So why the worry? Aside from ingesting and inhaling an unknown toxin, many studies have shown phthalates to be endocrine disruptors,  which means that they can seriously mess with normal hormone production. Registered dietician Natalia Stasenko, of Tribeca Nutrition in New York City, notes that phthalates can target the reproductive systems of boys, reduce levels of testosterone, and even cause allergies and asthma. They’ve also been linked to diabetes, excessive weight gain, and premature births.

When phthalates were found to be in many toys and teethers, parents and doctors pushed back through protest, and the Consumer Product Safety Improvement Act of 2008 removed multiple toxins from toy production. Unfortunately, a new study from the journal Environmental Health found that infants still ingest twice the recommended amount of chemicals that the Environmental Protection Agency considers safe. Considering all the other precautions we take to keep our kids safe, this figure is quite unsettling.

High fat foods such as cream, full fat cheese, cooking oils, meats and poultry are partly to blame for increased phthalate ingestion, Stasenko says. But why are high fat foods more prone to phthalate contamination? No one’s quite sure, but it’s speculated that fat molecules are much easier for phthalates to latch onto. The Washington Post points out that plastic packaging and plastic tubing used to milk cows may be the culprit for high concentrations in dairy and meat products.

Despite these disheartening figures, there are still steps that parents can take to reduce the intake of phthalates. Even small changes can make a huge impact when it comes to kids’ health. Stasenko and other experts suggest the following:

  •  Stay away from toys made before February 2009, or any toy marked with a “3″ inside the recycling symbol. Look for alternatives to plastic toys, such as wool, wood, or cotton.
  • When reheating food, cover it in a paper towel instead of plastic wrap (especially wrap that’s marked with “N3″).
  • Reheat leftovers in glass, ceramic, or stainless steel instead of plastic containers. Likewise, avoid putting  hot foods in plastic containers.
  • Reduce plastic as much as possible in your kitchen—within reason. Try to use silicone or stainless steel instead for kid-friendly items like sippy cups or snack containers.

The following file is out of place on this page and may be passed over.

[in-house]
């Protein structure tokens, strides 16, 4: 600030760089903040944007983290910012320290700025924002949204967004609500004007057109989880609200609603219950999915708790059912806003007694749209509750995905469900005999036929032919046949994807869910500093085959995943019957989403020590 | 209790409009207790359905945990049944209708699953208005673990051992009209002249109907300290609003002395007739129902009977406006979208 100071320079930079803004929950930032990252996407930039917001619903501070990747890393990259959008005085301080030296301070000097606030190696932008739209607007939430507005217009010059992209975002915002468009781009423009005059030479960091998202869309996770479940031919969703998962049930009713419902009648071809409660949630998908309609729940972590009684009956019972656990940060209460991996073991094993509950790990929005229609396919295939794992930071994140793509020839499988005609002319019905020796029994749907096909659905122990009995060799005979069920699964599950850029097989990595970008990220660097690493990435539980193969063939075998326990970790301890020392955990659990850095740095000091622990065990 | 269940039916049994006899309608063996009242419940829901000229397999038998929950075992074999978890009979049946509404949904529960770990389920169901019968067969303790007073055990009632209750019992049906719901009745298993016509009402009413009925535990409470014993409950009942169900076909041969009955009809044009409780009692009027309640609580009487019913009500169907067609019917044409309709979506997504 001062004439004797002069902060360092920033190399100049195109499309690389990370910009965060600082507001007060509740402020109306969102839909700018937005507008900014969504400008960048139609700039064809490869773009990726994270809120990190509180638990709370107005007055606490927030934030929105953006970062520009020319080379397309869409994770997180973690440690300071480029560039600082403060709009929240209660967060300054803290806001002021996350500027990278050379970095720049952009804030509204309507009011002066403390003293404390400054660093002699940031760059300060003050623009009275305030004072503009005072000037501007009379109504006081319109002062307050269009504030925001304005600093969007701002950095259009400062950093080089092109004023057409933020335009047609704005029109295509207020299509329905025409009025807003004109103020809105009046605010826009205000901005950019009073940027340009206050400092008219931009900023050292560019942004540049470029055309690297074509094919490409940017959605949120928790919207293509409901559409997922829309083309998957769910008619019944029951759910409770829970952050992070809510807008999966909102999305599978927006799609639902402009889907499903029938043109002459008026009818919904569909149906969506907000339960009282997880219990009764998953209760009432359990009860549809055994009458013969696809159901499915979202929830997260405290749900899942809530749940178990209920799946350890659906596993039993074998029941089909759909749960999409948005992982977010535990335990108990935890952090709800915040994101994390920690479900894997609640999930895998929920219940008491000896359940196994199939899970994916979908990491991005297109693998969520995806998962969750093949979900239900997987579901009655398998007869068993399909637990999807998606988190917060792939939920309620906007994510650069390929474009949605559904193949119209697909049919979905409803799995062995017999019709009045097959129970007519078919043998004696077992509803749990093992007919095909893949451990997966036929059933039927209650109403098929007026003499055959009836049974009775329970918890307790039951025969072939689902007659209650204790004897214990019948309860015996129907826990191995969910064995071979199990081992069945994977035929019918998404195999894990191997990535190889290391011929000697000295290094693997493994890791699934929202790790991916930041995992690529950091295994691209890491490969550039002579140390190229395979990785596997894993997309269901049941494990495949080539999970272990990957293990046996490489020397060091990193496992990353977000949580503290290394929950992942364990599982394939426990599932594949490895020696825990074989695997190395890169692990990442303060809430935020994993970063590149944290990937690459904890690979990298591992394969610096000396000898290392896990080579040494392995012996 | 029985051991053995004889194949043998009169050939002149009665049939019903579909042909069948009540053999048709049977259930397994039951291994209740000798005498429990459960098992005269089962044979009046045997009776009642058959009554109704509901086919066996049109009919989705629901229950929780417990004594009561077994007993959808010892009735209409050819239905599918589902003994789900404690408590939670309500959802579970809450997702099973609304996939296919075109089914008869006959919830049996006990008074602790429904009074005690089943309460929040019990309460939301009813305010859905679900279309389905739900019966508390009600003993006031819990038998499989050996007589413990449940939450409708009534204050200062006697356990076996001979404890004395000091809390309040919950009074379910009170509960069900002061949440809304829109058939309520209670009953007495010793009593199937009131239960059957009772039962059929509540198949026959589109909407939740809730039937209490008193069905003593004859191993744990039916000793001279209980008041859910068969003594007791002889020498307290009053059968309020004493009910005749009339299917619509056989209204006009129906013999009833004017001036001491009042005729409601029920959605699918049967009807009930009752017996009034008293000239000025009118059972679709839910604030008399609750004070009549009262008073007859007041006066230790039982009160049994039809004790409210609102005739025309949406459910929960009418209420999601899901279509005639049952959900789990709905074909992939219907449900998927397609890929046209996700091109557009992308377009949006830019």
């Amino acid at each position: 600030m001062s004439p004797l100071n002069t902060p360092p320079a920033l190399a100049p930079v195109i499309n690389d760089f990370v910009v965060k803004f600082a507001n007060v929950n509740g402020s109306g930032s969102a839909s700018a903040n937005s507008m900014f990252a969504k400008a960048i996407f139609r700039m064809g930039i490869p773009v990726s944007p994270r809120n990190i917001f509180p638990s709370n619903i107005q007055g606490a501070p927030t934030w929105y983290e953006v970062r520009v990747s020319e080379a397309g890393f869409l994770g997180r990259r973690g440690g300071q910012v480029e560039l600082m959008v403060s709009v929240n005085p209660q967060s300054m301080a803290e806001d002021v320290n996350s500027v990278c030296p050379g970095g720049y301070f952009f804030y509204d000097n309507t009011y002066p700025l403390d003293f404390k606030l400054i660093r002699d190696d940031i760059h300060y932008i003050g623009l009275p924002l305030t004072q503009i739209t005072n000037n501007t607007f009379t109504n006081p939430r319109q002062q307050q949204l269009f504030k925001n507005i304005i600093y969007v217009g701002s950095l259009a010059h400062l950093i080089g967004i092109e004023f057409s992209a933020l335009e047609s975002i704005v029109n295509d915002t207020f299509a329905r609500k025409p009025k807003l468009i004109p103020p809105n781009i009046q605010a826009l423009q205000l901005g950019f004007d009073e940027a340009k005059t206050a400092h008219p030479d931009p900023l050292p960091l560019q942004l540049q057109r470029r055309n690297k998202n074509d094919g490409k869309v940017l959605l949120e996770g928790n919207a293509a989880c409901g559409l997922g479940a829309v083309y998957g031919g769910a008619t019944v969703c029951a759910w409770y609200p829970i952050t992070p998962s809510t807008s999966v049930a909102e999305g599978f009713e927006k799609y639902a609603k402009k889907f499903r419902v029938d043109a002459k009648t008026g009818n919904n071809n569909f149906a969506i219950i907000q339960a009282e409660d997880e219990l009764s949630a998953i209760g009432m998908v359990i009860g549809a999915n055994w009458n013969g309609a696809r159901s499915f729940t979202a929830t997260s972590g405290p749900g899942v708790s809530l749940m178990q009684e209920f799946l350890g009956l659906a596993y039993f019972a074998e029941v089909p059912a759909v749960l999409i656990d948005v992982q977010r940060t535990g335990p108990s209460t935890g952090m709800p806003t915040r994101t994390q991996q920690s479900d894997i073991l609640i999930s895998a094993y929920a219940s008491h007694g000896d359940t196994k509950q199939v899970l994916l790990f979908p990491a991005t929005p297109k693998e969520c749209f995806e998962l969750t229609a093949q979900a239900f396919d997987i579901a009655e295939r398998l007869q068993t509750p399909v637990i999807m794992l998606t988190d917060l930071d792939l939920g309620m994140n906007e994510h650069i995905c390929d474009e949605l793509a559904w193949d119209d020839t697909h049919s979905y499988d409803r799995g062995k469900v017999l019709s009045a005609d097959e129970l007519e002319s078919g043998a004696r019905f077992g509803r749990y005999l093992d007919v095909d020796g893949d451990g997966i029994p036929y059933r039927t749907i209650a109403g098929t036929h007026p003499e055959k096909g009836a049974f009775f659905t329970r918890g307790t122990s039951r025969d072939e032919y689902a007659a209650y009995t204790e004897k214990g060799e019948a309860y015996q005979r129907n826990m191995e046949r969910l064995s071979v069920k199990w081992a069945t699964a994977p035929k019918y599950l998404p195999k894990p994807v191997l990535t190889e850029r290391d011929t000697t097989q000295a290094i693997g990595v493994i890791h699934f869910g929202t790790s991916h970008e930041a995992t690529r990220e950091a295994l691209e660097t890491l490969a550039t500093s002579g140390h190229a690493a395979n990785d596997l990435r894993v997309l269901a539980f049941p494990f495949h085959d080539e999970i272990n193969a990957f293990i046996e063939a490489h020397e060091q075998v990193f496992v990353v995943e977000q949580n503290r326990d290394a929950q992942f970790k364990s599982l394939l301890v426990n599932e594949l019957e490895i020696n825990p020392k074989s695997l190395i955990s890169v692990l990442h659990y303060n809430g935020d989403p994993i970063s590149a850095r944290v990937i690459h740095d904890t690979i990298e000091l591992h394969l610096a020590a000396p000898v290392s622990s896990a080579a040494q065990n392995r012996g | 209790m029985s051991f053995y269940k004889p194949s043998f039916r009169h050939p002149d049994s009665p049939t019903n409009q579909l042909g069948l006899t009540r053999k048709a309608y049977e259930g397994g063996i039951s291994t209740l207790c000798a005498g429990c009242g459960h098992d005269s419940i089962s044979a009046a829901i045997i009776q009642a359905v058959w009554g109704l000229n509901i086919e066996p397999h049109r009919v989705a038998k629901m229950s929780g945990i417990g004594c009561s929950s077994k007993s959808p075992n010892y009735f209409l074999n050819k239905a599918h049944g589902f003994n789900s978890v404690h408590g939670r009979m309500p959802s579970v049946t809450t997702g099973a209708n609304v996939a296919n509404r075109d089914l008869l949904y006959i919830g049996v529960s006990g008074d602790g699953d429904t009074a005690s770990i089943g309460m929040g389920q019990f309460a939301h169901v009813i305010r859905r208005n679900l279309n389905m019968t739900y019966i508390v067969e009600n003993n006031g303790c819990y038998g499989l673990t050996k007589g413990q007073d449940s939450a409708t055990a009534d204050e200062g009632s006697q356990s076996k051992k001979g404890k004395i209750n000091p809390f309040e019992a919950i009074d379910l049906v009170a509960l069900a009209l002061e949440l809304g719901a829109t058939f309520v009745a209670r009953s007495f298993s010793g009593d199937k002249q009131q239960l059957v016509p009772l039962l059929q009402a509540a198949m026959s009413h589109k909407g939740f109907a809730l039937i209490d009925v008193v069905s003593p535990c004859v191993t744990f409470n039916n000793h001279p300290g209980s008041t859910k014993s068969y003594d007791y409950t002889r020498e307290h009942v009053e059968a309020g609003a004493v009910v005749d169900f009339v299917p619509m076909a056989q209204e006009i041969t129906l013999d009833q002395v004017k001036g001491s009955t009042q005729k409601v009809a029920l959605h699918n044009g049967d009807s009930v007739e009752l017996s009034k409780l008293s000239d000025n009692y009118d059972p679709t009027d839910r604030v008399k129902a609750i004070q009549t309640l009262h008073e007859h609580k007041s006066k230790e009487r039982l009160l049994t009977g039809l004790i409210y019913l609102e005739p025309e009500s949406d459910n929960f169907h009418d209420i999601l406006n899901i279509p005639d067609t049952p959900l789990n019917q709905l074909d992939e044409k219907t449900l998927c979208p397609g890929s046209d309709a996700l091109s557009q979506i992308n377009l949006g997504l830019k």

• Reduce the use of personal care products that have “fragrance” in the ingredients, as this can be a catchall for numerous chemicals, including phthalates.
  • Try to get electronic receipts whenever possible, since they’re made with paper that contains phthalates. Or, wash your hands after handling receipts.
  • Switch to low fat dairy products. Note: low fat dairy is not appropriate for children under 2 year of age due to their unique calorie and nutritional needs.


Organic produce, dairy, and meat are also a safer bet when it comes to avoiding chemicals, since phthalates can be found in many pesticides. If you’re ever unsure, there are a bounty of resources that can help decode what’s in the products and food you buy, such as the Campaign for Safe Cosmetics and the Environmental Working Group.

Babyproofing Your Home: Kitchen
Babyproofing Your Home: Kitchen
Babyproofing Your Home: Kitchen

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Should Kids Consume Caffeine?

Monday, July 21st, 2014

If you’re like most parents, you wouldn’t dream of getting through the day without some kind of caffeine pick-me-up first thing in the morning or midday. Not only can a cup or two of iced or hot coffee or tea, soda or other caffeinated beverage stimulate your brain and nervous system—and keep you awake for that early morning meeting, feeding or workout—it may also make you feel just a little bit happier! And what sleep-deprived parent of an infant or young child wouldn’t appreciate the perks caffeine can provide?